NCAR Foothills Lab WebCam Image Artifacts
There are a number of moderately odd phenomena and image artifacts associated with the Foothills Lab WebCam.
Some of these obvious, but here are others:
A hood over the camera appears as curved arcs in the upper right and left of the images, due to wide-angle lens effect.
Apparent Rotations in Clouds
It's not unusual to see rotations in the clouds when viewed in movie mode. Some of these rotations can be real. Others are impressions caused by the wide-angle lens (clouds on the horizon seem to barely move, while close-in clouds move past the camera very quickly), or by clouds at different heights moving in different directions.
Pulsing of Light Near the Horizon
The camera uses an automatic exposure setting. This seems to be a bit inconsistent, and the weighting of the exposure over the image field may not be optimal for cloud photography. This causes odd changes in image brightness, even to the extent that a given feature may disappear and reappear between frames. Pulsing in image brightness can be particularly bad near the times of sunrise and sunset.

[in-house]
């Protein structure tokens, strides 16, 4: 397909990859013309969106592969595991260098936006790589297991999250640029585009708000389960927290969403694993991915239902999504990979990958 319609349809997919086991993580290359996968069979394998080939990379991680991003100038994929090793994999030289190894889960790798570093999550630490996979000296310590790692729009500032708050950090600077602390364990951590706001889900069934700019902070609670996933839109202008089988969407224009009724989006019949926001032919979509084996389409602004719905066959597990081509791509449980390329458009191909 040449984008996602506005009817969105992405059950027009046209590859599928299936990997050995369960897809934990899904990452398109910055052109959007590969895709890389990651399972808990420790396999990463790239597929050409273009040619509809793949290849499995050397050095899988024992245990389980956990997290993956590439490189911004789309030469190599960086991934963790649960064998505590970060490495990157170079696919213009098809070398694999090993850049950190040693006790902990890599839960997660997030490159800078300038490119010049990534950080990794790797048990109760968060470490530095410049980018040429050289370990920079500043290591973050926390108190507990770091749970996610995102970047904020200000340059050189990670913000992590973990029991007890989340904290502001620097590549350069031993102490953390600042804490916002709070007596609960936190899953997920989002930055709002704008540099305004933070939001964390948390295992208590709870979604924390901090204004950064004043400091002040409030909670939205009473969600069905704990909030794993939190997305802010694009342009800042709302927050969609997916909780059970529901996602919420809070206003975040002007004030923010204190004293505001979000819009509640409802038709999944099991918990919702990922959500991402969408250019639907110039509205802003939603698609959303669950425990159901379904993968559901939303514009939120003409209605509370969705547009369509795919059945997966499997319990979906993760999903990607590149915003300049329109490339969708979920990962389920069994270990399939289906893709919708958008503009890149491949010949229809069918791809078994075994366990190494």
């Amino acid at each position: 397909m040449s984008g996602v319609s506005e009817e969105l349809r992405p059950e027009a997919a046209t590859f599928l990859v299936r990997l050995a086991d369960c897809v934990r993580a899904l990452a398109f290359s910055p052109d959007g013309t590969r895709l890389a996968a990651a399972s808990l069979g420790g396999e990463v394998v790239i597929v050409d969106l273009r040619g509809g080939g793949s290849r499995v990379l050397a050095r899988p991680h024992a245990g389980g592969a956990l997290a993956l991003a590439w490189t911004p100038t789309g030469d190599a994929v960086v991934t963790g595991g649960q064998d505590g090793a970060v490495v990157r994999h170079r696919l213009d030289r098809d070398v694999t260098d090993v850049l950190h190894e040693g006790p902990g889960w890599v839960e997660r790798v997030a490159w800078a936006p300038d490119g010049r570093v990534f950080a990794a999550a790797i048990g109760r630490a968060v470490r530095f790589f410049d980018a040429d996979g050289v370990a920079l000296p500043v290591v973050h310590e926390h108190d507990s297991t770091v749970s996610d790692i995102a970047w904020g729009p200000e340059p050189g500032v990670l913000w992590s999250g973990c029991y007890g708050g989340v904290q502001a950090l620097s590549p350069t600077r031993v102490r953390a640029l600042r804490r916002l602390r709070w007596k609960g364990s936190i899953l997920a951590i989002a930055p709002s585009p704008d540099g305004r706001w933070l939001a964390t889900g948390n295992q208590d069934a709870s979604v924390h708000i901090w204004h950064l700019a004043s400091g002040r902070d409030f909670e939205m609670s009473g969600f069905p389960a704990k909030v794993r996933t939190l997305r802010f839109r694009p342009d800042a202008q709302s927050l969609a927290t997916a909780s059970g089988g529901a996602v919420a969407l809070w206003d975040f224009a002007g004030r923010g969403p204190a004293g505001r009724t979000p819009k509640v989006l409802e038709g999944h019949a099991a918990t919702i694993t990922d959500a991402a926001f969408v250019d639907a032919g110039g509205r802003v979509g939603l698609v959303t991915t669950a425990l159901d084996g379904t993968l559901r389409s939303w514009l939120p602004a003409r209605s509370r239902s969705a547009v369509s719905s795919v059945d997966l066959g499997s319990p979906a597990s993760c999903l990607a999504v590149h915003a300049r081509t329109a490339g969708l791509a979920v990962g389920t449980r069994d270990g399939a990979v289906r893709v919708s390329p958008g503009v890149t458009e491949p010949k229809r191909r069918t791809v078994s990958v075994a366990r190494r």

Because of the wide-angle lens, contrails usually appear to be curved.
Pretty obvious when they're in focus. If it looks big and has legs, it's an insect (unless it's a bird!).
Raindrops, Snow and Frost
The rooftop camera is largely unprotected. There's a hood that extends over the lens (visible as arcs in the upper left and right corners of the image), but hydrometeors can still impact the lens. Additionally, sudden temperature changes can produce frost on the lens.
Another pretty obvious effect. Clouds may move over the roof, casting a shadow even when the cloud is not visible in the image.
We're near the airport, with the runway approach right over the building or a little to the north. Aircraft are often seen.